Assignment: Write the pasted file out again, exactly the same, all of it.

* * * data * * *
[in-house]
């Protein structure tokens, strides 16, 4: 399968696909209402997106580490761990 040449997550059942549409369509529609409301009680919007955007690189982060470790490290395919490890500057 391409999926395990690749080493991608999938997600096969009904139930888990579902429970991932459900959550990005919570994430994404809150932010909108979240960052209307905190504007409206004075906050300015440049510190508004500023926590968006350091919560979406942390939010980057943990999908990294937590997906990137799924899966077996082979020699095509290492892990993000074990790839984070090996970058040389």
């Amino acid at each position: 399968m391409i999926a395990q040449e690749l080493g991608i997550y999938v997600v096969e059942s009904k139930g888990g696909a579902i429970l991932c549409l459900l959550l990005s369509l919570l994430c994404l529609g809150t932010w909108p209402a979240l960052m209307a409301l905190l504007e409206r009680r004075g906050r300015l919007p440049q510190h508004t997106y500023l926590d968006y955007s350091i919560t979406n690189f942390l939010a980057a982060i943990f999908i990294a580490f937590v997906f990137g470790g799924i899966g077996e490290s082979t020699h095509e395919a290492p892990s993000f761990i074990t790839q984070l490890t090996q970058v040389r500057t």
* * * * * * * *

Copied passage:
[in-house]
């Protein structure tokens, strides 16, 4: 399968696909209402997106580490761990 040449997550059942549409369509529609409301009680919007955007690189982060470790490290395919490890500057 391409999926395990690749080493991608999938997600096969009904139930888990579902429970991932459900959550990005919570994430994404809150932010909108979240960052209307905190504007409206004075906050300015440049510190508004500023926590968006350091919560979406942390939010980057943990999908990294937590997906990137799924899966077996082979020699095509290492892990993000074990790839984070090996970058040389």
């Amino acid at each position: 399968m391409i999926a395990q040449e690749l080493g991608i997550y999938v997600v096969e059942s009904k139930g888990g696909a579902i429970l991932c549409l459900l959550l990005s369509l919570l994430c994404l529609g809150t932010w909108p209402a979240l960052m209307a409301l905190l504007e409206r009680r004075g906050r300015l919007p440049q510190h508004t997106y500023l926590d968006y955007s350091i919560t979406n690189f942390l939010a980057a982060i943990f999908i990294a580490f937590v997906f990137g470790g799924i899966g077996e490290s082979t020699h095509e395919a290492p892990s993000f761990i074990t790839q984070l490890t090996q970058v040389r500057t």